During the Vietnam War I enlisted in the Army as a private. I was commissioned as an Infantry Lieutenant upon completion of Officer Candidate School at 20 years old. I was assigned to Company A, 3rd Battalion (Airborne), 506th Infantry Regiment, 1st Brigade, 101st Airborne Division. Initially I was the Executive Officer, later assumed additional duty of Rifle Platoon Leader. While in Viet Nam I served as a Rifle Platoon Leader, Executive Officer and Rifle Company Commander, including combat operations incidental to the Tet ‘68 Offensive.
Upon returning from Vietnam I graduated from Georgetown University and worked in real estate while going to law school at night. While practicing law I also worked in real estate and mortgage banking for about 30 years and finally achieved my lifetime ambition to be a high school history teacher.
Several readers have asked me about the genesis of the two articles, “Cone of Violence” and The Day Smith Died. The Day Smith Died was written first many years ago, probably right after I saw the mini-series Gettysburg on television for the first time. Watching it, I was struck by the similarities in courage of the Union Colonel Joshua Chamberlain, MOH, and the VC Province Chief I had run into near Phan Thiet, RVN. So, I wrote the article soon after. While I have never regretted shooting the Province Chief, I have almost always regretted the necessity that required me to shoot him. It was probably the death of Jim Bunn and Smith, and the killing of the Province Chief that drove me from the Army—I have always hated killing people.
I refight that day, February 2, 1968, every day in my mind’s eye. At one point when I was doing that in front of a computer, I just started writing and “Cone of Violence” was what came out. It came out all at once, complete. That was several years after I wrote The Day Smith Died. To me: one is history, what happened, and the other is emotion, what was felt.
Both “Cone of Violence” and The Day Smith Died are now in my new book, Steel Rain, the Tet Offensive, which is available on Amazon at (https://www.amazon.com/Steel-Rain-Tet-Offensive-1968/dp/1977045448/ref=tmm_pap_swatch_0?_encoding=UTF8&qid=1517494115&sr=1-1-catcorr) My Mother’s machine-gun which is my personal favorite, is in the book as well, but is also still available in the “Vietnam” category in the right side column on this page.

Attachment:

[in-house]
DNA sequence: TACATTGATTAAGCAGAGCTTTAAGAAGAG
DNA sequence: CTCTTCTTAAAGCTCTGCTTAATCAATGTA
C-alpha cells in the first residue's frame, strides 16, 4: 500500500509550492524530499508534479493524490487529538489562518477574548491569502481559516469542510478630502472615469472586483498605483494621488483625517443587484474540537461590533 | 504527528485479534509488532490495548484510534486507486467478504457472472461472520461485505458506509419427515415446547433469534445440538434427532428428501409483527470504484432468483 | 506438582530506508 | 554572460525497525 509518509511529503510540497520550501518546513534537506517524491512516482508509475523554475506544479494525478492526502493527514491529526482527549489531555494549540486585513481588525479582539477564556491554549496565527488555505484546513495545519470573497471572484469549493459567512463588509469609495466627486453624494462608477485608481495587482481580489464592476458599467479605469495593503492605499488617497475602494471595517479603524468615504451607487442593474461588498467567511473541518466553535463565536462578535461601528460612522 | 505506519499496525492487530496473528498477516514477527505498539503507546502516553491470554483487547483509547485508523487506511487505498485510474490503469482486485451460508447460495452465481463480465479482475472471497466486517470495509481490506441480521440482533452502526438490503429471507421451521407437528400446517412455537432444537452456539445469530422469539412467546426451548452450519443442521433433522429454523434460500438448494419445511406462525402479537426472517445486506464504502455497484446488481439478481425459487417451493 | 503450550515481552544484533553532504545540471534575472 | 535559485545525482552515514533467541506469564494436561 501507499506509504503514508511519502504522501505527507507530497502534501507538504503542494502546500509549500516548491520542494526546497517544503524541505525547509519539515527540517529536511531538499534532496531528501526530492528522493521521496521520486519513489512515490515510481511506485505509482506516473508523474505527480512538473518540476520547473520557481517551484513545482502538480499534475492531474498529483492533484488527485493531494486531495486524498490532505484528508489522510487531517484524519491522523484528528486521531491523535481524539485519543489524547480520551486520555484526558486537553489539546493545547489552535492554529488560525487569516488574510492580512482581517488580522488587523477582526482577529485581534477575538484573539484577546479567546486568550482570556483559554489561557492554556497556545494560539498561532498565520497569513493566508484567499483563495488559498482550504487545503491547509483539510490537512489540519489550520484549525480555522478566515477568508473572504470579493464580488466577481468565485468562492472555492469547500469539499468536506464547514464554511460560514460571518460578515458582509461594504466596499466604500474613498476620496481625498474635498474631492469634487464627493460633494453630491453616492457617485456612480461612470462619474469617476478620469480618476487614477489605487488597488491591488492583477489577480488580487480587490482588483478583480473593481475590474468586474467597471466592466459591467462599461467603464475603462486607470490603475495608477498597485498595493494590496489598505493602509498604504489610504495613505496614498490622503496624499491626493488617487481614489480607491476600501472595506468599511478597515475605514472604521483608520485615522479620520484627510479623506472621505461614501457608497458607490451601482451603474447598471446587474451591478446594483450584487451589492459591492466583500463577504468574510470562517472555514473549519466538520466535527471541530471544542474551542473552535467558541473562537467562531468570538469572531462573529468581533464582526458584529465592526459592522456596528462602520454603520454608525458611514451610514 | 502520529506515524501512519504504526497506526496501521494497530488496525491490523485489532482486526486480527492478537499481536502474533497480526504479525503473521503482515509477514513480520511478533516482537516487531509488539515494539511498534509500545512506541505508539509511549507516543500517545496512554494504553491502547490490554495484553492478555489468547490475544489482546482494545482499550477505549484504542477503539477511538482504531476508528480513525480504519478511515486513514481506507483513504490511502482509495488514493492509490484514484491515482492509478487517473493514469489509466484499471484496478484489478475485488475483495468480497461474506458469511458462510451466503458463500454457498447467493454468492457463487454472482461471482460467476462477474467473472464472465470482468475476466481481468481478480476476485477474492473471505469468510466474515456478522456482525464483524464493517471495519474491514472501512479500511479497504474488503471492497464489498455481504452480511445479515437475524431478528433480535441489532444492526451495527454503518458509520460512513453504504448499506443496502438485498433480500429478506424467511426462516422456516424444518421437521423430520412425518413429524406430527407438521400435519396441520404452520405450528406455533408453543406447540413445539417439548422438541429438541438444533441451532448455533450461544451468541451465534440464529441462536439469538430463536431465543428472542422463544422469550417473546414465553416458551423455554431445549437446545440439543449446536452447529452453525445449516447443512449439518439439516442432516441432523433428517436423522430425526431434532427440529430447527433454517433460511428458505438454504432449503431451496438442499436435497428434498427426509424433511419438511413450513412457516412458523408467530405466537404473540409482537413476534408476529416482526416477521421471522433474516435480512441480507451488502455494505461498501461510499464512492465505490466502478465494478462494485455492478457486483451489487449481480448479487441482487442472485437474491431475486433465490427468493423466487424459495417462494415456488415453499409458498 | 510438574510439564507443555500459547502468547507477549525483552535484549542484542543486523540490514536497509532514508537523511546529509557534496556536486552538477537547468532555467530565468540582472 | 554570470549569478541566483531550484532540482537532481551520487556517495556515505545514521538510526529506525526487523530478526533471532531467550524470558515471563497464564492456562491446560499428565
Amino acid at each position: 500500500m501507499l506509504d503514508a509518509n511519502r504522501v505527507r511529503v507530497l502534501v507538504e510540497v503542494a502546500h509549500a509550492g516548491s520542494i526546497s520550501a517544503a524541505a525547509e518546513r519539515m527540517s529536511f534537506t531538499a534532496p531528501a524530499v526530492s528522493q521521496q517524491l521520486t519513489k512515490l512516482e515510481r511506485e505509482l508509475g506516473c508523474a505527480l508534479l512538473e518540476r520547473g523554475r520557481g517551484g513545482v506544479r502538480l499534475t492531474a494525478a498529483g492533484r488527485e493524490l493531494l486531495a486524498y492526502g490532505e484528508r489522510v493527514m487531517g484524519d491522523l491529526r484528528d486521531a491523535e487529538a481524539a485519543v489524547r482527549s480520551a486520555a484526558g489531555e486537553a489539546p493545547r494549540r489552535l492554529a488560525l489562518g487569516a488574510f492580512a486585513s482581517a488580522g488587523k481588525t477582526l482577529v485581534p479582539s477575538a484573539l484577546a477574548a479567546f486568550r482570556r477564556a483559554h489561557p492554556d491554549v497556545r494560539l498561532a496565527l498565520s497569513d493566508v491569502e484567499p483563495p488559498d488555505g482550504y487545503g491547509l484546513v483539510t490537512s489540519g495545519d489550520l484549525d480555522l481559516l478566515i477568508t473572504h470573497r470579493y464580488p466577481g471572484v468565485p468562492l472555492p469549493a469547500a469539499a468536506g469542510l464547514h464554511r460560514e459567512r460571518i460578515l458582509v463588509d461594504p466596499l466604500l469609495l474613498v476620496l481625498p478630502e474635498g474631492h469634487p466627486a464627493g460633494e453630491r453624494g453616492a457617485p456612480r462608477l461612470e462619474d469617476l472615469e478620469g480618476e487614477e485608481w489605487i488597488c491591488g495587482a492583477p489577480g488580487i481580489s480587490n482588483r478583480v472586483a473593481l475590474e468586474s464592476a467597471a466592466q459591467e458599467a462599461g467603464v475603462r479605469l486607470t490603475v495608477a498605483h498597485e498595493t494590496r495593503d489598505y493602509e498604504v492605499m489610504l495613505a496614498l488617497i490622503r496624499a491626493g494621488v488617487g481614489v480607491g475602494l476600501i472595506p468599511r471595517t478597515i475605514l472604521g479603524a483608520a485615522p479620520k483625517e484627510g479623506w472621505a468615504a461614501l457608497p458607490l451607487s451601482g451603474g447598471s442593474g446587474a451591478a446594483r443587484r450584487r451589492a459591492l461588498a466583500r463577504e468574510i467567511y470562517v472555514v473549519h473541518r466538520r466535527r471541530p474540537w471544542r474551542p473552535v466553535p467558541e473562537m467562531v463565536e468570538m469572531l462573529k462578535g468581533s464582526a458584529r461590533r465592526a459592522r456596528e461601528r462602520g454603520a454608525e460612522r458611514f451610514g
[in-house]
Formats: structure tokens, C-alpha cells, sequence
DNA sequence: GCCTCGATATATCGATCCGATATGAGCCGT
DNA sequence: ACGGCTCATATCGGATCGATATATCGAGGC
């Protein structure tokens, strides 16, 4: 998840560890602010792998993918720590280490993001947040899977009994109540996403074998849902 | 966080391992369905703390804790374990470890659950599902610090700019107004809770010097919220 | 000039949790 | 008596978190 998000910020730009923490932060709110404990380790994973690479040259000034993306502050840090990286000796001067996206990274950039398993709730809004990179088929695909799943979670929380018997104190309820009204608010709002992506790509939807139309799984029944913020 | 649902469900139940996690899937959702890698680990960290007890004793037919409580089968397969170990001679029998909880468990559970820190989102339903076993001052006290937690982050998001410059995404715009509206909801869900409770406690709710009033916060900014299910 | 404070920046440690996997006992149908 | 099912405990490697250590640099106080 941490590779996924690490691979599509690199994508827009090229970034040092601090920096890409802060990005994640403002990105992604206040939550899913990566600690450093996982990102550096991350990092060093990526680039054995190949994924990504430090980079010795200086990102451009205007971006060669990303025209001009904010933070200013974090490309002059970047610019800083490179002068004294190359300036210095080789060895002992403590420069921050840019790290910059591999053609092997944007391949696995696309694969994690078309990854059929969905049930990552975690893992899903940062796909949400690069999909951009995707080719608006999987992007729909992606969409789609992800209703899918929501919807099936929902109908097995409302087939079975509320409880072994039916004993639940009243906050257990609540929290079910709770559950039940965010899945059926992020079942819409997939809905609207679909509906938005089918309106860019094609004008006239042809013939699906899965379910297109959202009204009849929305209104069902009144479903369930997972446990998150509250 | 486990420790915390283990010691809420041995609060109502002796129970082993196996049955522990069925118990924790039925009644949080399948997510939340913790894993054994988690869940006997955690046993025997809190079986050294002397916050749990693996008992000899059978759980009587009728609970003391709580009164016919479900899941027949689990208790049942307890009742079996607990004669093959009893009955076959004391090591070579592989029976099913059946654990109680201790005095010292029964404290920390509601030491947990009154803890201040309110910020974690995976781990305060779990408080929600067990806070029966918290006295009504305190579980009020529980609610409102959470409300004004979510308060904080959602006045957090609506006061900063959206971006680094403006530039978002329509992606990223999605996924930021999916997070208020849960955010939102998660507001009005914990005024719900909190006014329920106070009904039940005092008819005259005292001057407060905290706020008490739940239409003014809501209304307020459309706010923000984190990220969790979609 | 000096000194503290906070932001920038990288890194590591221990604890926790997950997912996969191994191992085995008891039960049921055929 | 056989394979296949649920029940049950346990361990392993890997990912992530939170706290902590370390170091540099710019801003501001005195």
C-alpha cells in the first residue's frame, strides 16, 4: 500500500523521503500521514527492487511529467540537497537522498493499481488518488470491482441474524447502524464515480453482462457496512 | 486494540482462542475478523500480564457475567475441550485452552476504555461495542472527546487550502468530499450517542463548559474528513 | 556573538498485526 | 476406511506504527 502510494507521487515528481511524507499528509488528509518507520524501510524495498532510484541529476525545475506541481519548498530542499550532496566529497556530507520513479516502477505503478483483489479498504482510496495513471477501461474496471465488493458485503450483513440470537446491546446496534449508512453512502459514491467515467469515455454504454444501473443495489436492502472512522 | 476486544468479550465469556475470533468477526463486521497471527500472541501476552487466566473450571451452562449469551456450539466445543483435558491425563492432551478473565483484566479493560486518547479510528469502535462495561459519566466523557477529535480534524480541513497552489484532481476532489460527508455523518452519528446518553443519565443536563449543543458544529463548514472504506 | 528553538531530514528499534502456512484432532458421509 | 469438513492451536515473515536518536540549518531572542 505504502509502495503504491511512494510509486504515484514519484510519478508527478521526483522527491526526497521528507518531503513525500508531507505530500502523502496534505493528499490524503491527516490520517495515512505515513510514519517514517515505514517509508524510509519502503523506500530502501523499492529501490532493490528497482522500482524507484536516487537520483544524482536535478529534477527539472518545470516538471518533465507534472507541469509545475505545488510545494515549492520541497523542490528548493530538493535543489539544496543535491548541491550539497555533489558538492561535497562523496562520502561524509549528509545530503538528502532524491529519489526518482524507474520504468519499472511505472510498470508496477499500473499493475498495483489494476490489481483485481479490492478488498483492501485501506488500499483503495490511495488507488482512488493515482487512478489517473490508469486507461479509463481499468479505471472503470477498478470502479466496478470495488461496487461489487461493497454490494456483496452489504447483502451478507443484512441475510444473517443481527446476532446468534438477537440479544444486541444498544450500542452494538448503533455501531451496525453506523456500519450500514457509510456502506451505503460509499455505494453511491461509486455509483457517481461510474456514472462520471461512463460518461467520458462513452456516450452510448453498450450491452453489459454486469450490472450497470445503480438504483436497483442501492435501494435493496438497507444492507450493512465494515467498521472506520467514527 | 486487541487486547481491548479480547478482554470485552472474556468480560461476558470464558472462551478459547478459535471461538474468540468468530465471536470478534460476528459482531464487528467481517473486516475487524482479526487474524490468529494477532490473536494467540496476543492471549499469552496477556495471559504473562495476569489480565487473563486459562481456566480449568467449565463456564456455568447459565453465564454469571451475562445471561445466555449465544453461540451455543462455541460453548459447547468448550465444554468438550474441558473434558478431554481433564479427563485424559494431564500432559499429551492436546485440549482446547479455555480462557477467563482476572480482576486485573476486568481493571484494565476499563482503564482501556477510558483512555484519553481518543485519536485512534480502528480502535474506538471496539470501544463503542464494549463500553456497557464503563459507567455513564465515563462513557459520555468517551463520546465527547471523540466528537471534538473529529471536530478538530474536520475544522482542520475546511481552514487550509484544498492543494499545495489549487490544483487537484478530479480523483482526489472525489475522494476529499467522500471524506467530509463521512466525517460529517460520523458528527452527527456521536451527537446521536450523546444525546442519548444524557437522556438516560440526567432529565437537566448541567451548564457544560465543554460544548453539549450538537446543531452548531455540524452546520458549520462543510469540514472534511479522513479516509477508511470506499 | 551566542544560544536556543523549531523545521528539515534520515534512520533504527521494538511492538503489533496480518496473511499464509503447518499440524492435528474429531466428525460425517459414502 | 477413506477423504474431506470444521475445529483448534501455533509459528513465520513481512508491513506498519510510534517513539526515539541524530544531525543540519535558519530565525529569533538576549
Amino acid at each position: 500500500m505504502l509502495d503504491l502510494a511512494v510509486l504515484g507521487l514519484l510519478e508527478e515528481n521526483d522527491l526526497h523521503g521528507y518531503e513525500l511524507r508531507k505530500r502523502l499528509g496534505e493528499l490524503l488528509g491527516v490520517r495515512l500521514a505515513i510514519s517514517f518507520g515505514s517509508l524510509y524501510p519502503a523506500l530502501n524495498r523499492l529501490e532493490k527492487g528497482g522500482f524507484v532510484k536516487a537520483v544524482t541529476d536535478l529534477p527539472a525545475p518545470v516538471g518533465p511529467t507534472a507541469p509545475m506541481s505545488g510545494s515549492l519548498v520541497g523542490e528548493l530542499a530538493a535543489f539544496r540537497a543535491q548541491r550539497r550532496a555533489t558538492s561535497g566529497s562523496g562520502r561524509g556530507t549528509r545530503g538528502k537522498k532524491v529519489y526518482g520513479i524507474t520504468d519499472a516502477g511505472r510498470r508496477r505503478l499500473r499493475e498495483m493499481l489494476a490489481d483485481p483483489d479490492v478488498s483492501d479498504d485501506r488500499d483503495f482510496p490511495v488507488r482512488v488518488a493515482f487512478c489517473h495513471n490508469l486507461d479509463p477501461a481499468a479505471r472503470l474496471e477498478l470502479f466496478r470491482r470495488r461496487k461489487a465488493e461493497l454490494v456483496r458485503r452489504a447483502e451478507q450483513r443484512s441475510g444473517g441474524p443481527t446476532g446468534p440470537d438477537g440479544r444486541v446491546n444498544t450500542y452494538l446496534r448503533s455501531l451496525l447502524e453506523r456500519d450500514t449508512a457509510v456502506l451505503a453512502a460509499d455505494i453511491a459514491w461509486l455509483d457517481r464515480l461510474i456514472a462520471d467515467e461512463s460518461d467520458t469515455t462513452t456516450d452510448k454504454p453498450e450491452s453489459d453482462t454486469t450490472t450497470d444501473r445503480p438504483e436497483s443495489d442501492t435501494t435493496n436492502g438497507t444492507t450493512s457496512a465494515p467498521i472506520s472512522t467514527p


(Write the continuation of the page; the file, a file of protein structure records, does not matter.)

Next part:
In the “Memoir” category on the right, you will find the story of United States Senate candidate Ruthann Aron, and how she once hired a hit man to kill me and another lawyer according to the Montgomery County State’s Attorney. (See: https://johneharrison.wordpress.com/2014/06/02/have-you-ever-been-the-target-of-a-hit-man/) However, after she had failed at poisoning her husband’s chili, she changed her mind and decided to have the hit man murder her husband, instead of me. And you thought that being a lawyer was a safe job, all inside work with no heavy lifting? Danger lurks in the strangest places.
One of the neatest things about the blog has been the feed back, particularly from people that were there when the action happened. but also from people that have added to the stories from their own experiences in their comments. After I wrote A Dangerous Tossing Game Played At Night I found out from several readers that something called “rock apes” prowled the highlands and delighted in throwing rocks at troops and others. I also learned that while there were numerous “guerrillas” no one has ever seen a gorilla in Vietnam.
We met “rock apes”, tigers, elephants, snakes, peacocks and many other animals, great and small, in the wild, often with deadly results for the animals. However, other than snakes, the Army mentioned none of them in training. We trained mostly for combat patrols in the jungle, but fought mostly in pitched battles in cities, towns and villages. There are fewer and fewer of us every year and at some point Agent Orange, deployed originally for troop protection, will probably prove itself more deadly to us than bullets. It is these ironies that interest me right now, but I have not yet written of them and I do not know why.
Thanks for stopping by. I hope you enjoy the blog.